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2 Δεκ 2013 (πριν από 3 χρόνια και 11 μήνες)

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JAVA Serializable

Java Serialization API

The Java platform allows us to create reusable objects in
memory. However, all of those objects exist only as long as
the Java virtual machine

remains running. It would be nice if
the objects we create could exist beyond the lifetime of the
virtual machine, wouldn't it? Well, with object serialization,
you can flatten your objects and reuse them in powerful
ways.

Object serialization is the process of saving an object's state
to a sequence of bytes, as well as the process of rebuilding
those bytes into a live object at some future time. The Java
Serialization API provides a standard mechanism for
developers to handle object serialization. The API is small and
easy to use, provided the classes and methods are
understood.



JAVA Serializable

The Default Mechanism

Let's start with the basics. To persist an object in
Java, we must have a persistent object. An object is
marked serializable by implementing
the

java.io.Serializable

interface, which signifies to
the underlying API that the object can be flattened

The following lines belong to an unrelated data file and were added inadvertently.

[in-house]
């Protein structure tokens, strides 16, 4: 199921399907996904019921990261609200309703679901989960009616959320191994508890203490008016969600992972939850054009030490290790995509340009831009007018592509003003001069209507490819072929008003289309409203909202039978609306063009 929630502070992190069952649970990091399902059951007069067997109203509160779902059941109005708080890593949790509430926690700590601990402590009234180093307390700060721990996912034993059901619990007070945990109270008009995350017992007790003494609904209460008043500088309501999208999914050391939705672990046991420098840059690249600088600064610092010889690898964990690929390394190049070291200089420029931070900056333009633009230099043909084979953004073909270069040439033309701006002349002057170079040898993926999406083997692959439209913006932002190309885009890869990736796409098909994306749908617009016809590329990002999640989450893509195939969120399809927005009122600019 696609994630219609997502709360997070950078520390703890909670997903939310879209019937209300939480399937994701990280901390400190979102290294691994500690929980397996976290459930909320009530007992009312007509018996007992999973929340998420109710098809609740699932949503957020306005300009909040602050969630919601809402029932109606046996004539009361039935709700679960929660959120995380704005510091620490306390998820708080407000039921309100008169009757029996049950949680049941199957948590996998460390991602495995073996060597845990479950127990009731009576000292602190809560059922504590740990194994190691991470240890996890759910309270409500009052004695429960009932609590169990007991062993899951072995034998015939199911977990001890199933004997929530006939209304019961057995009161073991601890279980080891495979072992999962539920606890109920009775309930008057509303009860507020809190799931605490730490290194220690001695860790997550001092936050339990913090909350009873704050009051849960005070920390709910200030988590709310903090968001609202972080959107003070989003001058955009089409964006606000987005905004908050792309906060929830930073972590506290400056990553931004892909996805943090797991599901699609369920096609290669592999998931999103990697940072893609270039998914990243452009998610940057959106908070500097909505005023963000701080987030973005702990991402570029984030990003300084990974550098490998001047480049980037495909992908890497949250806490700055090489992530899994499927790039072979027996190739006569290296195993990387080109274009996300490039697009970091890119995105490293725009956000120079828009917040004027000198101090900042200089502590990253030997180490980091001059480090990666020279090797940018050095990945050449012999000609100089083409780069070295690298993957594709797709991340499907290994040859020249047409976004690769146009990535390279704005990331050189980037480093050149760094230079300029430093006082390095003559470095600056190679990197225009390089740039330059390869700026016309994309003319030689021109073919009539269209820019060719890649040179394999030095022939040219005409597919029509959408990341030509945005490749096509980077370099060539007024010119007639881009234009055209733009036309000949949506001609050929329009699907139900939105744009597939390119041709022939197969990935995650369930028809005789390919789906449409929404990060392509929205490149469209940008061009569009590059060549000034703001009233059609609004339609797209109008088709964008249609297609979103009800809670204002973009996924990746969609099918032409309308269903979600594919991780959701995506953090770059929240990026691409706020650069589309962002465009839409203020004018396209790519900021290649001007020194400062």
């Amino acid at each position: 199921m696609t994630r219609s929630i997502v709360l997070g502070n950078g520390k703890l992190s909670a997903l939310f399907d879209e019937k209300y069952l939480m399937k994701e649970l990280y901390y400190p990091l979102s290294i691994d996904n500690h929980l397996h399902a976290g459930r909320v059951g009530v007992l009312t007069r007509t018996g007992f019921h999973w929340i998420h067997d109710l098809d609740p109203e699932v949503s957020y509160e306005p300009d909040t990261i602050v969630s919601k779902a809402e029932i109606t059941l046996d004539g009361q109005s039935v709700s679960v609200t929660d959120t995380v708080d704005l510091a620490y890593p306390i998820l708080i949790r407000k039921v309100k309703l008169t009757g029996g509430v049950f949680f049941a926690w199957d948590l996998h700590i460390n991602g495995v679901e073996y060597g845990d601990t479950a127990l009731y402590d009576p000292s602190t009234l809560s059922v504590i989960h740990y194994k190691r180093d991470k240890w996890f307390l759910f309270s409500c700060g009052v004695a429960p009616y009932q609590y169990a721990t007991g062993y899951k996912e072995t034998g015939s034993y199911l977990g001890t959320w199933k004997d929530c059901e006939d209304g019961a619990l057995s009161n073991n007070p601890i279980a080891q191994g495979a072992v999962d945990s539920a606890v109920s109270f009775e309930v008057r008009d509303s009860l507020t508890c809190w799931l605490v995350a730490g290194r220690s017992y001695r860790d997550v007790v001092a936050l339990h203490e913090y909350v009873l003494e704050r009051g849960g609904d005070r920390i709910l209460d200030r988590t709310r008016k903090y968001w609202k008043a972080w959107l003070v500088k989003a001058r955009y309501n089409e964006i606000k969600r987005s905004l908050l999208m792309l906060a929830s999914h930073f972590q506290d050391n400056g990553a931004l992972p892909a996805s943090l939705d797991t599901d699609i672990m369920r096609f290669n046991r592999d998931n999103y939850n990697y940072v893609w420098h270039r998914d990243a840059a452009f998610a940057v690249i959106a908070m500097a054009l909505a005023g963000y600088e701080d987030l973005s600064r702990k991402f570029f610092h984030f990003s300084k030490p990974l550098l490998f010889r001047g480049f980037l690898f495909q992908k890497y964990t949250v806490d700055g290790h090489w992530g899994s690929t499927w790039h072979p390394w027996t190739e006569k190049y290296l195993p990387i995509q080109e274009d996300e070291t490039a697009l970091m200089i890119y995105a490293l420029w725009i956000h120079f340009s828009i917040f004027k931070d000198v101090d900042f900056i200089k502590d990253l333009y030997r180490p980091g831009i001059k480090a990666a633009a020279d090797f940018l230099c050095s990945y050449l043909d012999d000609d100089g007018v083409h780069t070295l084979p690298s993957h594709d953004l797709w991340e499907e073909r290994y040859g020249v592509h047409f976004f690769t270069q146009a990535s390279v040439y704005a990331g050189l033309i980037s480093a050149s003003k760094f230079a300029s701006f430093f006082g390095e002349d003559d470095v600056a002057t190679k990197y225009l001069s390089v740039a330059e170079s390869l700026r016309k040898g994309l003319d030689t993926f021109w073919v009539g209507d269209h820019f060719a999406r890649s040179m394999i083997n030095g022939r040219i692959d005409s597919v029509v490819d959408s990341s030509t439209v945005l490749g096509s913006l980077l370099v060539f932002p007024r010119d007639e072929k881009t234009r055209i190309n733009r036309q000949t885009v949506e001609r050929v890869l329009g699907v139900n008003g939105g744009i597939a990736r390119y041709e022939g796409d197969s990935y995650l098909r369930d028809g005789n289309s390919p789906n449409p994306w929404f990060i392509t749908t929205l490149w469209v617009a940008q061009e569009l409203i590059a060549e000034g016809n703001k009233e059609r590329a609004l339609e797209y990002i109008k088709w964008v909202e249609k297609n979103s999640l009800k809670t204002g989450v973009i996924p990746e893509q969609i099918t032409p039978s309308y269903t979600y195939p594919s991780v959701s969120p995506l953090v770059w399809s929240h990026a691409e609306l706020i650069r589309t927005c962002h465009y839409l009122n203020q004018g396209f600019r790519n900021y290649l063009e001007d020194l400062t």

into bytes and subsequently inflated in the future.

Let's look at a persistent class we'll use to
demonstrate the serialization mechanism:


JAVA Serializable

10 import
java.io.Serializable
;

20 import
java.util.Date
;

30 import
java.util.Calendar
;

40 public class
PersistentTime

implements
Serializable

50 {

60 private Date time;

70


80 public
PersistentTime
()

90 {

100

time =
Calendar.getInstance
().
getTime
();

110

}

120

130

public Date
getTime
()

140

{

150

return time;

160

}

170

}

JAVA Serializable

As you can see, the only thing we had to do
differently from creating a normal class is
implement the

java.io.Serializable

interface on line
40. The completely empty

Serializable

is only
a

marker

interface
--

it simply allows the
serialization mechanism to verify that the class is